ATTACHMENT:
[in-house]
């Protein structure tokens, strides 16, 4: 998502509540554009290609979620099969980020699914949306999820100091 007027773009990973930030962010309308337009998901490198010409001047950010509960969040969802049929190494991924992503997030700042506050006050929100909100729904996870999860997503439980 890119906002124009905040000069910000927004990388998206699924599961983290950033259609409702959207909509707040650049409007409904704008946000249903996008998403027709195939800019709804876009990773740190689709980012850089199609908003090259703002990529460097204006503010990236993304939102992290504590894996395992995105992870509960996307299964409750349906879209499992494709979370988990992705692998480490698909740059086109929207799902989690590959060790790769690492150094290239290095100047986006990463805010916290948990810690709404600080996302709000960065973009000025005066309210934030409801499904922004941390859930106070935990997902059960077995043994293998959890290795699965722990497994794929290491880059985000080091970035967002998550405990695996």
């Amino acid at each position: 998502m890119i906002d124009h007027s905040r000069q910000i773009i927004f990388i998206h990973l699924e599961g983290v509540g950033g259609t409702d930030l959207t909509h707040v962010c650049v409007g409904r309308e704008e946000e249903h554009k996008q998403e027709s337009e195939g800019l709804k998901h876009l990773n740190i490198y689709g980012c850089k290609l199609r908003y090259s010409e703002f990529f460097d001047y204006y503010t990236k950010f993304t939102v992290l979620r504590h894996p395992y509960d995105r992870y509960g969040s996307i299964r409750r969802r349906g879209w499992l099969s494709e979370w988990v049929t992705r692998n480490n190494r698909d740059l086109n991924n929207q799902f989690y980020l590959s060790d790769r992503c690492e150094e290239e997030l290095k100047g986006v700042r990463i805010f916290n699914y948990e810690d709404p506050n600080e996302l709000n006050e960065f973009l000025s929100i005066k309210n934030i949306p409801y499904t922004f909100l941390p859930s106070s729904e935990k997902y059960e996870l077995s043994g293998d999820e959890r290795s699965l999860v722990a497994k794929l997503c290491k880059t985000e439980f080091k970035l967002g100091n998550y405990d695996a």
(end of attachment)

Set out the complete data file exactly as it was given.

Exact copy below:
[in-house]
């Protein structure tokens, strides 16, 4: 998502509540554009290609979620099969980020699914949306999820100091 007027773009990973930030962010309308337009998901490198010409001047950010509960969040969802049929190494991924992503997030700042506050006050929100909100729904996870999860997503439980 890119906002124009905040000069910000927004990388998206699924599961983290950033259609409702959207909509707040650049409007409904704008946000249903996008998403027709195939800019709804876009990773740190689709980012850089199609908003090259703002990529460097204006503010990236993304939102992290504590894996395992995105992870509960996307299964409750349906879209499992494709979370988990992705692998480490698909740059086109929207799902989690590959060790790769690492150094290239290095100047986006990463805010916290948990810690709404600080996302709000960065973009000025005066309210934030409801499904922004941390859930106070935990997902059960077995043994293998959890290795699965722990497994794929290491880059985000080091970035967002998550405990695996």
């Amino acid at each position: 998502m890119i906002d124009h007027s905040r000069q910000i773009i927004f990388i998206h990973l699924e599961g983290v509540g950033g259609t409702d930030l959207t909509h707040v962010c650049v409007g409904r309308e704008e946000e249903h554009k996008q998403e027709s337009e195939g800019l709804k998901h876009l990773n740190i490198y689709g980012c850089k290609l199609r908003y090259s010409e703002f990529f460097d001047y204006y503010t990236k950010f993304t939102v992290l979620r504590h894996p395992y509960d995105r992870y509960g969040s996307i299964r409750r969802r349906g879209w499992l099969s494709e979370w988990v049929t992705r692998n480490n190494r698909d740059l086109n991924n929207q799902f989690y980020l590959s060790d790769r992503c690492e150094e290239e997030l290095k100047g986006v700042r990463i805010f916290n699914y948990e810690d709404p506050n600080e996302l709000n006050e960065f973009l000025s929100i005066k309210n934030i949306p409801y499904t922004f909100l941390p859930s106070s729904e935990k997902y059960e996870l077995s043994g293998d999820e959890r290795s699965l999860v722990a497994k794929l997503c290491k880059t985000e439980f080091k970035l967002g100091n998550y405990d695996a």